How Much Solar Power Do I Need For Camping?

foldable solar panels for camping

Camping is an incredibly popular outdoor activity that millions of Americans enjoy each year.

Most camping sites across the U.S. are equipped with most of your standard amenities, such as electricity and washing facilities.

However, there are some sites that are more off the beaten path and are not equipped with amenities, such as electricity.

Today, there is one way of getting around this slight "inconvenience," and that is by generating your own electricity.

This can be done via the use of solar panels.

The question is, just how much solar power do you really need for a camping trip?

How much solar power do I need for camping?

how much solar do I need for camping

Calculating the amount of solar power you need can be worked out by following these 5 steps: 

  1. Write down all the appliances you want to operate
  2. Look at each appliance’s “nameplate rating,” then add all the watt ratings. 
  3. Estimate how many hours you want to operate each appliance
  4. Use the energy formula to get your total daily energy needs
  5. Multiply your daily energy needs by 365 to get your yearly energy requirements.

Step 1: Write Down Your Appliances

Quite a simple first step, just make a list of all the appliances you have in your cabin, here's an example below: 

Typical Appliances
Refrigerator
Laptop and Cellphone
LED Lights

Step 2: Add Your Appliances Power Ratings

Next, you will need to establish your appliances power ratings. You can do this by simply looking at their nameplate ratings. This is often found at the back of your appliance on a sticker or plate. 

Typical Appliances Rated (Running) Watts
Refrigerator 100 W
Laptop and Cellphone 100 W
LED Lights 50 W
Total

 

Step 3: Estimate The Operating Hours Of Each Appliance

Your next step is to figure out how long you aim to use each appliance for every day. This is an important step as it determines your energy consumption.

Typical Appliances Rated Power Running Hours
Refrigerator 100 W 24
Laptop and Cellphone 100 W 5
LED Lights 50 W 5
Total

Step 4: Calculate Your Total Daily Energy Needs

Finally, we need to calculate energy consumption. This is very easy to do once you have your appliance power rating along with its usage time.

The formula is as follow: W x Time = Energy Consumption.

Typical Appliances Rated Power Running Hours Energy Consumption
Refrigerator 100 W 24 2400
Laptop and Cellphone 100 W 5 500
LED Lights 50 W 5 250
Total 250 W 3,150 Wh

 

We have some pretty good news though, heat regulating equipment such as AC's and refrigerators, consume much less power than their nameplate rating states. 

This is largely due to the fact that they cycle on and off throughout the day, meaning they run at a much lower wattage. 

Below is an updated table indicating the above information: 

Typical Appliances Rated Power Running Hours Energy Consumption
Refrigerator 100 W 24 750
Laptop and Cellphone 100 W 5 500
LED Lights 50 W 5 250
Total 250 W 1,500 Wh

 

Step 5: Calculate your yearly energy requirements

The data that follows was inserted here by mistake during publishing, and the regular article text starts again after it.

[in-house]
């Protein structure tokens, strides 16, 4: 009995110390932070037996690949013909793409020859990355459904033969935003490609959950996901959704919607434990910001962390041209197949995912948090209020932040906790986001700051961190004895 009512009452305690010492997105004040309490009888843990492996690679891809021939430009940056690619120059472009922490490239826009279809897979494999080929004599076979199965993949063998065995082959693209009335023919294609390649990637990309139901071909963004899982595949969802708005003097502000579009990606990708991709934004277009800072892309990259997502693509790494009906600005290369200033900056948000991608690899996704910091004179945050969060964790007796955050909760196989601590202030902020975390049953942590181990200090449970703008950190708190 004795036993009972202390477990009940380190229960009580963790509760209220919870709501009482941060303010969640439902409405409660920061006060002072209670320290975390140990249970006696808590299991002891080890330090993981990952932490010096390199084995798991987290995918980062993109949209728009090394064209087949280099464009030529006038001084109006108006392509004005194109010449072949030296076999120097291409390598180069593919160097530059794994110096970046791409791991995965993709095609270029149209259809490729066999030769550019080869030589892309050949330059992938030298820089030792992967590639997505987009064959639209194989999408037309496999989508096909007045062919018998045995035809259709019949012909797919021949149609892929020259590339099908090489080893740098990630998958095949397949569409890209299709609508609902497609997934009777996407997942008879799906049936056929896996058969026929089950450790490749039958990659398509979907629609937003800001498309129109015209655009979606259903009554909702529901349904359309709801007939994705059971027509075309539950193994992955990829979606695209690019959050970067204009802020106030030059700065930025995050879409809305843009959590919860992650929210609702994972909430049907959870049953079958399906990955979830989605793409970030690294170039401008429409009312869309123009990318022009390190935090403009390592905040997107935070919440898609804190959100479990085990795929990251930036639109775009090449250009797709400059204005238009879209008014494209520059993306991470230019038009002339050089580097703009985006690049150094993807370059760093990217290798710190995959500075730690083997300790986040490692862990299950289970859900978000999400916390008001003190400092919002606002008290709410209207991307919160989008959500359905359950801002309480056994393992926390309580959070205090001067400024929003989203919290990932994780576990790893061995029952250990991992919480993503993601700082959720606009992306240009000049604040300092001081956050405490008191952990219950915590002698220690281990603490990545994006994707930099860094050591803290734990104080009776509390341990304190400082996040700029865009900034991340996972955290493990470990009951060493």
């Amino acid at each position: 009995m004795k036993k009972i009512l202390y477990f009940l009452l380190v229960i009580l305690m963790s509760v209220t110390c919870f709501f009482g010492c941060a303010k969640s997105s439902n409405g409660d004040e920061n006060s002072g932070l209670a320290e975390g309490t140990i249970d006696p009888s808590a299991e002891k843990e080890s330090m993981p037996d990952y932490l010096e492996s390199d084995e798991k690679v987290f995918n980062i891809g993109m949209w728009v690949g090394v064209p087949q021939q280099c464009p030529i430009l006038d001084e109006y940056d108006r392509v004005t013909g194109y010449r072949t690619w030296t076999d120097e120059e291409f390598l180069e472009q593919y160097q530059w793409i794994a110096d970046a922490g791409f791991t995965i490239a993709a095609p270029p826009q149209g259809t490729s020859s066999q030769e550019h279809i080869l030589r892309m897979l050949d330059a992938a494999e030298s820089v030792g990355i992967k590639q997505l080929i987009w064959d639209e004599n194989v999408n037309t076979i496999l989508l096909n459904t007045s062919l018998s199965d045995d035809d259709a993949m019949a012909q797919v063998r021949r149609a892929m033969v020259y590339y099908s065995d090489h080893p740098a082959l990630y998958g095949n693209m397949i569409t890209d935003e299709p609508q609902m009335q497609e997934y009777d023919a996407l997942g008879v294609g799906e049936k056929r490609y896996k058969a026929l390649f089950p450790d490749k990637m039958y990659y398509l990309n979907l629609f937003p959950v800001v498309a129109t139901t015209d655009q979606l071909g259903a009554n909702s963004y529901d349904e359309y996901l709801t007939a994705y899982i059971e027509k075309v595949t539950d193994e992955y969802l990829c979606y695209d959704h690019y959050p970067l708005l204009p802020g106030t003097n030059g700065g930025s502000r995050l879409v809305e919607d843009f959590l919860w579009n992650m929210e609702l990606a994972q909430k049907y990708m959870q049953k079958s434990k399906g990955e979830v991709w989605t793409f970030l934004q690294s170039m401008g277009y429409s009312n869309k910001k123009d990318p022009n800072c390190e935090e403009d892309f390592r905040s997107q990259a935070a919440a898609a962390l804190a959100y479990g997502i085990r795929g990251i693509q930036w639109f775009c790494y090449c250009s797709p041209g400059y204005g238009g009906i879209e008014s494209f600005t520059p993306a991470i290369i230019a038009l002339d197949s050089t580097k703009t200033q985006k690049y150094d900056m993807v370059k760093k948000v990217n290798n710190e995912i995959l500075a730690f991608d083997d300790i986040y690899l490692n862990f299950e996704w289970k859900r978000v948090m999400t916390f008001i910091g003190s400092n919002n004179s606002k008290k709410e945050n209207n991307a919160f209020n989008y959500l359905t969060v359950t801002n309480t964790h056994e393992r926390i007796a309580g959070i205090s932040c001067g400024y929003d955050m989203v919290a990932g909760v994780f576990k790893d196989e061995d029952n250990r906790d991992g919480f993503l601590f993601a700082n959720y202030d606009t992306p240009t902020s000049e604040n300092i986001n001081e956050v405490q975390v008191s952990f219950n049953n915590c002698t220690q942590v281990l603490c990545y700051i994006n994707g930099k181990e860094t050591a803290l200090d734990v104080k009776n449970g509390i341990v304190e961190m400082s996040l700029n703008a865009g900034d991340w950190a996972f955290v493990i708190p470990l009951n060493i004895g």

To do this, simply multiply your daily energy consumption by 365 days. 

1,500 (1.5 kWh) x 365 = 547 kWh per year or 45 kWh per month. 

Now the questions remains, how much solar power will you need for a camping trip?

how much solar power you need for a camping trip

Well, that depends on where you aim to go camping. We have already established your energy requirements, now we need to establish how much peak sun hours your area receives in order to calculate what size solar system you need. 

Let's assume you want to go camping California. In our experience, bringing along a 400 watt solar panel should be sufficient in offsetting your energy consumption demonstrated in the tables above. 

But here's proof that this will be sufficient. 

Based on data we pulled from the NREL, we can see the following energy production from a 400 W solar panel: 

Month Solar Radiation
(kWh/m2/day)
AC Energy
(kWh)
January 3.47 34
February 4.08 36
March 5.20 50
April 6.32 58
May 7.47 69
June 8.24 72
July 8.15 73
August 7.83 70
September 6.80 60
October 5.63 52
November 4.11 38
December 3.31 33
Annual 5.88 645

 

As you can clearly see we will more than offset our energy consumption if we aim to camp during summer months. In fact we will produce a surplus of energy with a 400 W solar panel. 

However, in winter months, we will be just under the required amount of 45 kWh a month. 

One way to get around this is to add the storage capacity capabilities of a solar generator

In doing this, you will be able to store any excess electricity generated during peak sunshine hours, which will be useable on days where the weather conditions are less favourable. 

Final Thoughts

Working out how much solar power you need for a camping trip is really based on a case by case scenario.

Using the step-by-step guide above you can easily work out how much energy you aim to use each day.

Another important aspect of this calculation is knowing where you will be camping and figuring out how many peak sun hours that area receives. 

You can use a website like Global Solar Atlas to get data on peak sun hours per location. 

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